Mini Review ARTICLE
Aldosterone and the heart: still an unresolved issue?
- Hypertension Unit, Department of Experimental and Clinical Medical Sciences, Clinica Medica, University Hospital, University of Udine, Udine, Italy
Receptors for mineralocorticoid hormones are expressed in myocardial cells and evidence obtained in animal studies suggests that activation of these receptors causes cardiac damage independent from blood pressure levels. In the last years, many of the issues related to the effects of aldosterone on the heart have received convincing answers and clinical investigation has focused on a variety of conditions including systolic and diastolic heart failure, arrhythmia, primary hypertension, and primary aldosteronism. Some issues, however, await clarification in order to obtain better understanding of what could be the role of aldosterone blockade in prevention and treatment of cardiovascular diseases. In this article, we overview the most recent findings of animal studies that have examined the contribution of aldosterone to cardiac function and clinical studies that have investigated the influence of aldosterone on left ventricular structure and function in the setting of primary hypertension and primary aldosteronism.
Aldosterone is an hormone secreted by the outermost portion of the adrenal cortex and participates to regulation of blood pressure by exerting its main effects on the distal nephron. At this site, aldosterone increases sodium and water reabsorption leading to expansion of the extracellular fluid volume. New experimental and clinical evidence that has emerged in the last decade indicates that, in addition to the actions on the kidney and contribution to body fluid and electrolyte balance, aldosterone affects many cell types where it regulates a variety of signal transduction mechanisms and cellular responses, the most relevant of which might result in tissue inflammation, hypertrophy, and fibrosis.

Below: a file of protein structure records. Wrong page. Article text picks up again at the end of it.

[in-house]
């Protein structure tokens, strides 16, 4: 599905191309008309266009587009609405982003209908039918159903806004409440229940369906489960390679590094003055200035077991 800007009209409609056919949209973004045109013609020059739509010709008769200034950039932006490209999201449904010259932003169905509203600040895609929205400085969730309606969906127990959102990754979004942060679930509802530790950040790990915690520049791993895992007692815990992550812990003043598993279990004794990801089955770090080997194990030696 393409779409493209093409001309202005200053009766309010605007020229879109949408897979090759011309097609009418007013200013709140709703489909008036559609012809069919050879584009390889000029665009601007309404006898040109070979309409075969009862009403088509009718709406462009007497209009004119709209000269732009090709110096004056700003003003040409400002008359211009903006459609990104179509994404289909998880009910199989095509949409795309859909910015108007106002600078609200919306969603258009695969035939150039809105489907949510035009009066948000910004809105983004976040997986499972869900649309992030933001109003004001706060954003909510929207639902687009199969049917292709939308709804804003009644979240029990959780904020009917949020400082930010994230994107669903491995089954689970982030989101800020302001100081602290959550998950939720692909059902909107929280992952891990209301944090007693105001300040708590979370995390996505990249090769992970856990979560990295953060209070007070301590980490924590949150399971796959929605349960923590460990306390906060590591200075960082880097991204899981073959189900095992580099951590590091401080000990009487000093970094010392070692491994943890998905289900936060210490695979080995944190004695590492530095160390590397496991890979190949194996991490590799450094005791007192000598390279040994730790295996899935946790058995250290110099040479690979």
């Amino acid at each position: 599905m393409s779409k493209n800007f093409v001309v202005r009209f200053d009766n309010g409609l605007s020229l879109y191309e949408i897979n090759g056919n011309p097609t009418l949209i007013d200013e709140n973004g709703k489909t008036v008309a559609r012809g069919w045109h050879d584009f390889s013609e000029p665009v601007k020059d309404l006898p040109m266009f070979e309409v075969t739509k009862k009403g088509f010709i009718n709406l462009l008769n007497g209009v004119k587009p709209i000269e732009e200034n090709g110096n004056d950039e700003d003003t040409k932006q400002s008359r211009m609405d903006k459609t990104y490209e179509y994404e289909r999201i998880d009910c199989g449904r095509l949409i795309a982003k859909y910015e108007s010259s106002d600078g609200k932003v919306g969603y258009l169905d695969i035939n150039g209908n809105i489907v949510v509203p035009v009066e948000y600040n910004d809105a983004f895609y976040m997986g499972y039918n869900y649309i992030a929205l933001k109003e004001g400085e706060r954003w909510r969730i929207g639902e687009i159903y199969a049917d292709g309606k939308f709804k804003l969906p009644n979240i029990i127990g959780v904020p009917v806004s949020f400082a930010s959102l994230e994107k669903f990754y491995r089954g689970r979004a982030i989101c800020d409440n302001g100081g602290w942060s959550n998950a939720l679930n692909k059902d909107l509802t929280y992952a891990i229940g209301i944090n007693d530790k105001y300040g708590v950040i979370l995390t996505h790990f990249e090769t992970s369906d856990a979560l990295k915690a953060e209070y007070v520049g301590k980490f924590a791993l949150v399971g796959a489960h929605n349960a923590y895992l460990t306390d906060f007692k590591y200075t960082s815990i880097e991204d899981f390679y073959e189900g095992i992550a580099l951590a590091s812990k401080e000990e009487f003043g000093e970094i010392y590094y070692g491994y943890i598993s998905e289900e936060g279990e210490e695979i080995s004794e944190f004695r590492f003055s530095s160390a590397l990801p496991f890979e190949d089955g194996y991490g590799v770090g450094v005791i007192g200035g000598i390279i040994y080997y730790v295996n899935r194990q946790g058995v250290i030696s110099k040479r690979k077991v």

Expression of receptors for mineralocorticoid hormones (MR) has been detected in human cardiomyocytes and cardiac fibroblasts (1) and their protracted exposure to elevated circulating levels of aldosterone leads to myocardial damage that is unrelated to blood pressure changes (2). In fact, continuous infusion of aldosterone plus saline load in rodents causes inflammatory changes of the myocardium (3) that, in the long-term, result in tissue fibrosis (4). Also, and most important, myocardial fibrosis in these animal models of chronic aldosterone infusion is prevented by bilateral adrenalectomy or administration of MR blockers (5).